My Dad would take my family on long drives when I was little. Sat in the back, onwards towards our destination, I'd stare out the window at the rolling scenery, stuck in a deep daydream of endlessly fantastical ideas.
As a child, I was never really interested in completing anything, and I think that's why it felt so easy to come with up ideas. In my early twenties, I was always focused on the end destination and not the journey. I wanted to draw for a living but lacked the finances and resources, and I didn't start my career as an illustrator until years after university.
In order to keep a roof over my head, I worked full-time in a bookshop for about seven years. The whole time I was there, I felt as if all my constructive and creative time was evaporating. I lived in a perpetual cycle of wishing I was somewhere else, doing something else. That something else was, of course, drawing.
Now, in my mid-thirties, my job is to draw educational books for children, and in hindsight, working in the bookshop was one of the best things to have ever happened to me. What better way to find an audience? What better way to learn all about the books lining the shelves? And even more so – to learn about books that hadn't yet been created? Through interacting with people and listening to their needs and wants, I had an insight into gaps in the market. This helped me find a purpose and, more importantly, something I could lend my visual abilities to.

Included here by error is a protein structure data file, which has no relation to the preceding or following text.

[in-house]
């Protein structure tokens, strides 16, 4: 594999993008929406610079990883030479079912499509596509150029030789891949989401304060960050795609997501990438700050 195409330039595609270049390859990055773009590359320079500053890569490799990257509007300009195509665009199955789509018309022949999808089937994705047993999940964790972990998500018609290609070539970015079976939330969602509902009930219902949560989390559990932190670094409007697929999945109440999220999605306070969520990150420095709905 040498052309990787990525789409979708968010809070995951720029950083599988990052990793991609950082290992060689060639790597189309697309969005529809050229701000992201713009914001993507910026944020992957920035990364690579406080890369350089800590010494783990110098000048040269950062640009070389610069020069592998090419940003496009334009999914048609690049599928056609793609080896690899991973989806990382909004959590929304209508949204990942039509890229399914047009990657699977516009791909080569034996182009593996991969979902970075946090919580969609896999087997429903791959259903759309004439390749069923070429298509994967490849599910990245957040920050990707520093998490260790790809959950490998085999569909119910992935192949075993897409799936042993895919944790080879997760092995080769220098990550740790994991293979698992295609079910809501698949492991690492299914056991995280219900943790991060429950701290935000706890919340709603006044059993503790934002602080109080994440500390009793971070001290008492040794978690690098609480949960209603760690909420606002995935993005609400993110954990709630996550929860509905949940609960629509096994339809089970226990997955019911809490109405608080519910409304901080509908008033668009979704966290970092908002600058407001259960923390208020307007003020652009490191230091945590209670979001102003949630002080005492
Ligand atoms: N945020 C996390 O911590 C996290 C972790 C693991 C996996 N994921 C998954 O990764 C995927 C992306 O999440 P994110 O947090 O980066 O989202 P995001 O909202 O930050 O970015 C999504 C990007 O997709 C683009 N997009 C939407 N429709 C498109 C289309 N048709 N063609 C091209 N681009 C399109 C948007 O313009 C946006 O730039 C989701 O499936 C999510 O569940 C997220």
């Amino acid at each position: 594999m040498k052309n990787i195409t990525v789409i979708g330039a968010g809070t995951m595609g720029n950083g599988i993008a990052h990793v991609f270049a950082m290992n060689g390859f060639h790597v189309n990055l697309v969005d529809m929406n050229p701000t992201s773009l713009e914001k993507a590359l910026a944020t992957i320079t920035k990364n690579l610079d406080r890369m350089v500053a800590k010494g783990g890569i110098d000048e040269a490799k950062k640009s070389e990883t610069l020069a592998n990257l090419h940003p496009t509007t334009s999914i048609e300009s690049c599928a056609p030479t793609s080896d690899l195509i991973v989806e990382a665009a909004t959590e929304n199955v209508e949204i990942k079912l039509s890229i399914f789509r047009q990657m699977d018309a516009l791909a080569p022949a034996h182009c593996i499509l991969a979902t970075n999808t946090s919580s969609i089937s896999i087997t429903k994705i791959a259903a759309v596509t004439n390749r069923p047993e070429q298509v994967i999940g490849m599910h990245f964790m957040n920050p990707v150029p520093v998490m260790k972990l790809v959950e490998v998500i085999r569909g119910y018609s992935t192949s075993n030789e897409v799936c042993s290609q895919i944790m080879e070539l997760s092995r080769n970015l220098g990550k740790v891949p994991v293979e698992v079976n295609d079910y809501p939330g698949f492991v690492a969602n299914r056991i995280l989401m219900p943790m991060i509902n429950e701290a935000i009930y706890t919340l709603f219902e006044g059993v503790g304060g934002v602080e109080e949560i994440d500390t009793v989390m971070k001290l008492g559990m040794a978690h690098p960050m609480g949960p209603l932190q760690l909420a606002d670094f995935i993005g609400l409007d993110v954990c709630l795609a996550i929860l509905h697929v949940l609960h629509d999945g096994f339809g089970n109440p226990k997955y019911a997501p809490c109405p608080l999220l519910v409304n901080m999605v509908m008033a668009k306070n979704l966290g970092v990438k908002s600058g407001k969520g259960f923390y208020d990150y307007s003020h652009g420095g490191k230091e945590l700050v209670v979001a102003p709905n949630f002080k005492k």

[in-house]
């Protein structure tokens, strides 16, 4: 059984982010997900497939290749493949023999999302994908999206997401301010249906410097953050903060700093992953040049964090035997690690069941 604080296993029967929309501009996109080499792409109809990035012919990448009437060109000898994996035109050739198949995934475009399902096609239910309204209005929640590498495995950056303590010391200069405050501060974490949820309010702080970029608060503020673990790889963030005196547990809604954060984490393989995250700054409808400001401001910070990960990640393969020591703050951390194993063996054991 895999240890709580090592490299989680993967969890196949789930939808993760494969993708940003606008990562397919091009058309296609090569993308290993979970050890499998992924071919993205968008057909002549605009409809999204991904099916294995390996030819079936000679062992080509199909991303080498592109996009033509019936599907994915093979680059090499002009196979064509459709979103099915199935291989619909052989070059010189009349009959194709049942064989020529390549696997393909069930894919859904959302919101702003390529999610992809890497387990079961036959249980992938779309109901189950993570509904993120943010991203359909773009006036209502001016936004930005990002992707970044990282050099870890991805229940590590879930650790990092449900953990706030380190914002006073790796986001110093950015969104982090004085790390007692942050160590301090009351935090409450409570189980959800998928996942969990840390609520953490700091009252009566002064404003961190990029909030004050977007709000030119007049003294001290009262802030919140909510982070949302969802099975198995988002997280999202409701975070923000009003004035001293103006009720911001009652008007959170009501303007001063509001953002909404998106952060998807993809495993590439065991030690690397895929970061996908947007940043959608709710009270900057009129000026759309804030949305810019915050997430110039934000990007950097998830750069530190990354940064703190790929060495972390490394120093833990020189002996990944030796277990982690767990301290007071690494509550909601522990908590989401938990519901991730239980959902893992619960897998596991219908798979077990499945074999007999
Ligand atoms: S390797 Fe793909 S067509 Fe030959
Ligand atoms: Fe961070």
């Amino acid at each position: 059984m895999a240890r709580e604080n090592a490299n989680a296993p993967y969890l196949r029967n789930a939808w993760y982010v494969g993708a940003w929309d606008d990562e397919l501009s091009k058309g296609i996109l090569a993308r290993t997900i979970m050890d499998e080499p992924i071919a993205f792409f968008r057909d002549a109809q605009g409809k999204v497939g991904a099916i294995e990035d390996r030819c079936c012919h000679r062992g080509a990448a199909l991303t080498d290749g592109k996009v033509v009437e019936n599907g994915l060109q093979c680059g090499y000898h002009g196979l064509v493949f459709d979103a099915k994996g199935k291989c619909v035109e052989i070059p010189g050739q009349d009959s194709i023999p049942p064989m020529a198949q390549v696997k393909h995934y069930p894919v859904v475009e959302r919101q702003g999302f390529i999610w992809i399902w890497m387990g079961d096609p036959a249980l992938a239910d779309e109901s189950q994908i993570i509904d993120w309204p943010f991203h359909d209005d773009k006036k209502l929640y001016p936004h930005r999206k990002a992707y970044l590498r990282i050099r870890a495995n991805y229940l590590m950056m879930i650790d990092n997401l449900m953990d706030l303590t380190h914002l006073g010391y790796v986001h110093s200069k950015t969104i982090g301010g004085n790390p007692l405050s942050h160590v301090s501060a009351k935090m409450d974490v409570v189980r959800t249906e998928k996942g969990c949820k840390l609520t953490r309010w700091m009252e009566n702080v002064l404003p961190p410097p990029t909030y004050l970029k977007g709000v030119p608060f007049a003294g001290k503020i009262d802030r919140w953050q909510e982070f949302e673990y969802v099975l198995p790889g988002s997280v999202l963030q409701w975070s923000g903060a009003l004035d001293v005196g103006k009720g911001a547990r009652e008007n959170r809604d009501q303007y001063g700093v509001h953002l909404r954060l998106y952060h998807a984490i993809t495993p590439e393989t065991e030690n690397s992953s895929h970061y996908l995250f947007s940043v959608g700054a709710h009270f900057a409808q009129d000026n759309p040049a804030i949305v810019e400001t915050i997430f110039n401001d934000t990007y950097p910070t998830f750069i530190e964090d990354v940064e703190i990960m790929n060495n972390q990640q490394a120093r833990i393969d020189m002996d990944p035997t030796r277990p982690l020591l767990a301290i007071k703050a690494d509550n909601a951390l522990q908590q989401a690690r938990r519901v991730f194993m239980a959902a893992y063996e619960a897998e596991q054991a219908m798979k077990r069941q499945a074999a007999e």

In 2009, I was frustrated with the range of solar system posters and children's books about space – they all looked the same. Most were designed with stock art, overly complicated text and cold, robotic design. Unlike fiction books for kids, the non-fiction books were produced only to serve a purpose, rather than to be treasured, adored and loved.
This frustration led me to contact my publisher, Nobrow, about creating a fully illustrated book about space. I then asked my old friend and physicist, Dr Dominic Walliman, to write it; resurrected a character from an old, failed logo design job back in 2007; and Professor Astro Cat was born. Over the last six years, this series has become my dream job. It's a job about making educational books (and apps) for children, with love.
As long as you are determined to get to the destination, there are no wrong directions, just different paths. I took the scenic route, and I would encourage you not to panic if you end up doing the same. There are no wrong directions, just different paths.
This article originally appeared in issue 259; (opens in new tab)!